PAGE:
Newfoundland & Labrador Fiscal Position
[ C$ millions, unless otherwise noted ]
|Revenues Excluding Federal Transfers**||8,800||7,460|
|Surplus (+)/Deficit (-)||784||-160|
|% of GDP||1.9%||-0.4%|
|% of GDP||37.3%||39.9%|
The government is basing its own-source revenue assumptions on a rebound in real economic growth of 2.8% and 3.0%, respectively, in 2023 and 2024. Those assumptions are higher than ours (we’re around 1.3% on average over the next two years), which partly reflects a conservative view on the Canadian economy as a whole.
Oil extraction and mining activities are critical to the growth outlook as they combine for over 30% of the province’s economic output. Oil production decreased by around 10% last year, but the production from Terra Nova, expected to come back online later this year, should provide a boost to oil output. Employment also remains strong in the industry, up 12.5% from last year. A $50 million investment in Newfoundland & Labrador’s Offshore Exploration Initiative will continue to support near term drilling activity and employment in the sector. On the mining side, lower expected iron ore and nickel prices will weigh on the value of mineral shipments, but the sector should benefit from elevated employment levels and targeted government initiatives.
Making Progress on Financial Challenges
Newfoundland and Labrador plans to borrow $1.5 billion this fiscal year of which $900 million represents a net new funding requirement. This figure is lower by about $200 million compared to the $1.7 billion borrowing from last fiscal year. Net debt is projected to reach $16.2 billion in FY 2023/24, or just under 40% as a share of GDP. This ratio is still much improved from levels above 50% during the pandemic. Newfoundland and Labrador’s debt burden, however, still ranks among the highest across provinces. With GDP projected to rise at a solid clip over the next few years, the debt ratio should gradually decline. Supporting the push to lower net debt, the government is contributing $127 million to the Future Fund which is expected to generate revenue in excess of the interest paid on outstanding debt. The Future Fund, established in October 2022, is a vehicle for managing provincial government debt in the long-term whereby portions of excess resource revenues and occasional one-time contributions are funneled.
Coming off a banner year for its finances, Newfoundland and Labrador will face a somewhat more challenging environment in the year ahead, especially if oil prices fail to rebound later this year – as both we and the government expect. The government continues to record a relatively high debt burden, but its improving trend over the past few years has reduced some of the fiscal vulnerability to unanticipated events.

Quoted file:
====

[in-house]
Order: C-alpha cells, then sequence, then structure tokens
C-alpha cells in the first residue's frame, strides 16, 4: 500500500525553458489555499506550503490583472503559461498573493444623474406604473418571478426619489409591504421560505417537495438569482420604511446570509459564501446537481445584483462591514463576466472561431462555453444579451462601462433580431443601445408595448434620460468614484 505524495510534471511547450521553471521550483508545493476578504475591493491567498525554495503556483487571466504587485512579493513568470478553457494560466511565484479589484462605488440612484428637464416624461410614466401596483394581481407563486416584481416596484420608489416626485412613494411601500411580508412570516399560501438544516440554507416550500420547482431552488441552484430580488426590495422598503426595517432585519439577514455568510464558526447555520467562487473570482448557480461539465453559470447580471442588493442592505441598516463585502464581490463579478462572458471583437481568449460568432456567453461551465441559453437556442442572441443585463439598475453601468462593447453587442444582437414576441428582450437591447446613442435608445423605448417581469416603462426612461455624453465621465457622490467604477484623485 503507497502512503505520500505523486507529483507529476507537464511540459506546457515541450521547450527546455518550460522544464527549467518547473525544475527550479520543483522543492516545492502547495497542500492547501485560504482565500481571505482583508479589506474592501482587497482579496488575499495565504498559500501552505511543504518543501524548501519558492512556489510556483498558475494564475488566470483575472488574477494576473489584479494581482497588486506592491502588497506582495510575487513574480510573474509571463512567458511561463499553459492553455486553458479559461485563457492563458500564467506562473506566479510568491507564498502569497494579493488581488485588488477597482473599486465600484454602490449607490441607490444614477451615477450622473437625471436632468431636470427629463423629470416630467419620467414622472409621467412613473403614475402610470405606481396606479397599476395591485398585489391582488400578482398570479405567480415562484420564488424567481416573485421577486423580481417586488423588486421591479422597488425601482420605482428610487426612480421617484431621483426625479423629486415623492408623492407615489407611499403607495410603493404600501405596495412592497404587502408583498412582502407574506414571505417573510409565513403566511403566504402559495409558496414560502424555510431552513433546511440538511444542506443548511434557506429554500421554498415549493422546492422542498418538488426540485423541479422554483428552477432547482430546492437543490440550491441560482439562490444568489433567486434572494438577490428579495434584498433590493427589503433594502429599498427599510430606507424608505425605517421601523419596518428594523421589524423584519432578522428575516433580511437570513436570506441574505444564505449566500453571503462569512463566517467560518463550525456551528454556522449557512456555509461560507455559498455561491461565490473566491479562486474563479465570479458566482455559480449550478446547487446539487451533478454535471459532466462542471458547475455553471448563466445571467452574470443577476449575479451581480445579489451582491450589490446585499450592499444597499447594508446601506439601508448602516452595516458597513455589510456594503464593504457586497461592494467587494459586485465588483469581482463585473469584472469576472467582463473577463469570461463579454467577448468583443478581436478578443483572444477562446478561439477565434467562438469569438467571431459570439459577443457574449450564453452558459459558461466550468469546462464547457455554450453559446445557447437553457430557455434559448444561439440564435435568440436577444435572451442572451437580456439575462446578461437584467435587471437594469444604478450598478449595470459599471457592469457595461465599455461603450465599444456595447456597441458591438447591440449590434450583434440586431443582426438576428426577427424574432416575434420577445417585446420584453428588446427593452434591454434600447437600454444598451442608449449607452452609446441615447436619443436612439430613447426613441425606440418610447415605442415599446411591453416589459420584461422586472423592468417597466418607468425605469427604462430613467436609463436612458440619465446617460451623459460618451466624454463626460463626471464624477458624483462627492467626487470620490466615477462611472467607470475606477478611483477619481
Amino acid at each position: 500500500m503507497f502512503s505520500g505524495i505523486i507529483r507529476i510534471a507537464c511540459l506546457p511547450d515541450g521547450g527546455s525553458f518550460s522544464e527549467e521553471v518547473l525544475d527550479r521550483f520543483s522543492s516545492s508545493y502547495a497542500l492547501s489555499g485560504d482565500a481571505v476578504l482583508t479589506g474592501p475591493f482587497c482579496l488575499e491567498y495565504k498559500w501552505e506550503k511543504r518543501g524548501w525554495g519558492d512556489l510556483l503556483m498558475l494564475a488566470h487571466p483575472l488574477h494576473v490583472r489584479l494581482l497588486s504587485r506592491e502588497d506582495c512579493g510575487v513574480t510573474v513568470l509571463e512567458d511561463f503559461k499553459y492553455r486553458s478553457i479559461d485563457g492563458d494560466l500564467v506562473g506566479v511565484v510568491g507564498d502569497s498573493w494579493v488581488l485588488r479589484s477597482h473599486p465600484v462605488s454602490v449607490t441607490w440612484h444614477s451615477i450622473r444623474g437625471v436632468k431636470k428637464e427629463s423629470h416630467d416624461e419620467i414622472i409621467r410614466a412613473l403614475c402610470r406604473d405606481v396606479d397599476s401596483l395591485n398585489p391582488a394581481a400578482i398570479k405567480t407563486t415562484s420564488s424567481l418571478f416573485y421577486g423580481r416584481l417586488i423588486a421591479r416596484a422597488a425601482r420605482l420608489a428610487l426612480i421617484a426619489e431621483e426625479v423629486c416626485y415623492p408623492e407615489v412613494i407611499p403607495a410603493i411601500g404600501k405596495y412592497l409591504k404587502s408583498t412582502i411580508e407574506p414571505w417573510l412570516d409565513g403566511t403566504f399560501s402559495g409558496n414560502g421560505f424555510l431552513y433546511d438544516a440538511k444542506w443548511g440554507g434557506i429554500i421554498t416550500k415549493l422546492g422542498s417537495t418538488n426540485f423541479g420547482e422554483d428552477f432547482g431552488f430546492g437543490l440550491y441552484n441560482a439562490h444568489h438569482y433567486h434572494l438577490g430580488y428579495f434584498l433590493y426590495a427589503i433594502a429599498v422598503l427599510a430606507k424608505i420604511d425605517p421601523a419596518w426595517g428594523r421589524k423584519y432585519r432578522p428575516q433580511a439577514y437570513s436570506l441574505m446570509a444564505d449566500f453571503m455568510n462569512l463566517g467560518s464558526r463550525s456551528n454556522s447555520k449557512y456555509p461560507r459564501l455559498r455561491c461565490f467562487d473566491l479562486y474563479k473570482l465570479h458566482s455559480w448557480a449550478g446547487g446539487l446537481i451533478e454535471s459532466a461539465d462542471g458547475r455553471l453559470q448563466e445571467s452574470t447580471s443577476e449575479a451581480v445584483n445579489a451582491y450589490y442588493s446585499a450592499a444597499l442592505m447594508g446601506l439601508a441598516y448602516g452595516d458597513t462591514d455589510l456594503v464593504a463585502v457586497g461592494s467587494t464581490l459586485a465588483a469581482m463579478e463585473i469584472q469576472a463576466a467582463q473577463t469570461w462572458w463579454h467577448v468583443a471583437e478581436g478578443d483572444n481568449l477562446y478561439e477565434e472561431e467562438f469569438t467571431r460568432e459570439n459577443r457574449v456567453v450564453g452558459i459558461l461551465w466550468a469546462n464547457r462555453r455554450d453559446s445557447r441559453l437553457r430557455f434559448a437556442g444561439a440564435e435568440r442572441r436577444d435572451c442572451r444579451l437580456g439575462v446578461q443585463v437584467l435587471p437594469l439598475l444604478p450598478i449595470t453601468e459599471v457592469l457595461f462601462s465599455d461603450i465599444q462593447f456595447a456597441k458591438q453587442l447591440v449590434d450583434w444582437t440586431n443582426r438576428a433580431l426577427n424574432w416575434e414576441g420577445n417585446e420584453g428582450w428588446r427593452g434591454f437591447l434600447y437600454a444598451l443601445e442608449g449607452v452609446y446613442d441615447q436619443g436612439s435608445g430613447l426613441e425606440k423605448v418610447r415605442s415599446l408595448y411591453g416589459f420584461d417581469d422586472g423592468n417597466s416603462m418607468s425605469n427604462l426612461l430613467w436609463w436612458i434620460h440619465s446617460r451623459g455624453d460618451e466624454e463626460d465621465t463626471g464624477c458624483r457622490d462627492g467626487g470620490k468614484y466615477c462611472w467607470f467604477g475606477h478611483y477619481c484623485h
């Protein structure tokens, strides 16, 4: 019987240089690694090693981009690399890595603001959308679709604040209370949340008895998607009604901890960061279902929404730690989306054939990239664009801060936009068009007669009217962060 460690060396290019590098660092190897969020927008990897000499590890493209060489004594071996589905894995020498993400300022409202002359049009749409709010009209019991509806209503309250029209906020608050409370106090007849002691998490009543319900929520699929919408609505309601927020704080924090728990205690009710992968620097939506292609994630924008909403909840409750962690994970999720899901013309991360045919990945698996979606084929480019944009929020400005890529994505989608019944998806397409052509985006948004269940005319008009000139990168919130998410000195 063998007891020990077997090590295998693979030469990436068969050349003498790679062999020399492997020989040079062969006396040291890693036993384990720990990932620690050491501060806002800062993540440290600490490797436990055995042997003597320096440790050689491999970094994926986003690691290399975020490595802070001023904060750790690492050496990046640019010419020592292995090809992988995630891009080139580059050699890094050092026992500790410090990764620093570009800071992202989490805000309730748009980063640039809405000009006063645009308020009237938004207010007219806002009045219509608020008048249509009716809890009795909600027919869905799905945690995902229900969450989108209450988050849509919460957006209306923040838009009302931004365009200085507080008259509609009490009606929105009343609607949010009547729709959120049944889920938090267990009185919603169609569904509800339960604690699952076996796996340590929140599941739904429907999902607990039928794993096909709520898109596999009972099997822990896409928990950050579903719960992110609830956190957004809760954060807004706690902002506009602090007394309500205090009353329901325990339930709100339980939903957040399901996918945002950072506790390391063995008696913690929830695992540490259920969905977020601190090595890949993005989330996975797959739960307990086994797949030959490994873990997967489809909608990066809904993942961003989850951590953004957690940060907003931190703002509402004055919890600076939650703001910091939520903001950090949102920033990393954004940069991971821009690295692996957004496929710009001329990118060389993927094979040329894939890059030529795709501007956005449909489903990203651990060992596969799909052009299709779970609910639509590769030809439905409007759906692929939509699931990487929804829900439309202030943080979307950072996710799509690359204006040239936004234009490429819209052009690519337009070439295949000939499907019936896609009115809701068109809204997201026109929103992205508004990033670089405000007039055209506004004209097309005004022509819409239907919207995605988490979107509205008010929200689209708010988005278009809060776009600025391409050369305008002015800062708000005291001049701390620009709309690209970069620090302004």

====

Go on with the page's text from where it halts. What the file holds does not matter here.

This report is provided by TD Economics. It is for informational and educational purposes only as of the date of writing, and may not be appropriate for other purposes. The views and opinions expressed may change at any time based on market or other conditions and may not come to pass. This material is not intended to be relied upon as investment advice or recommendations, does not constitute a solicitation to buy or sell securities and should not be considered specific legal, investment or tax advice. The report does not provide material information about the business and affairs of TD Bank Group and the members of TD Economics are not spokespersons for TD Bank Group with respect to its business and affairs. The information contained in this report has been drawn from sources believed to be reliable, but is not guaranteed to be accurate or complete. This report contains economic analysis and views, including about future economic and financial markets performance. These are based on certain assumptions and other factors, and are subject to inherent risks and uncertainties. The actual outcome may be materially different. The Toronto-Dominion Bank and its affiliates and related entities that comprise the TD Bank Group are not liable for any errors or omissions in the information, analysis or views contained in this report, or for any loss or damage suffered.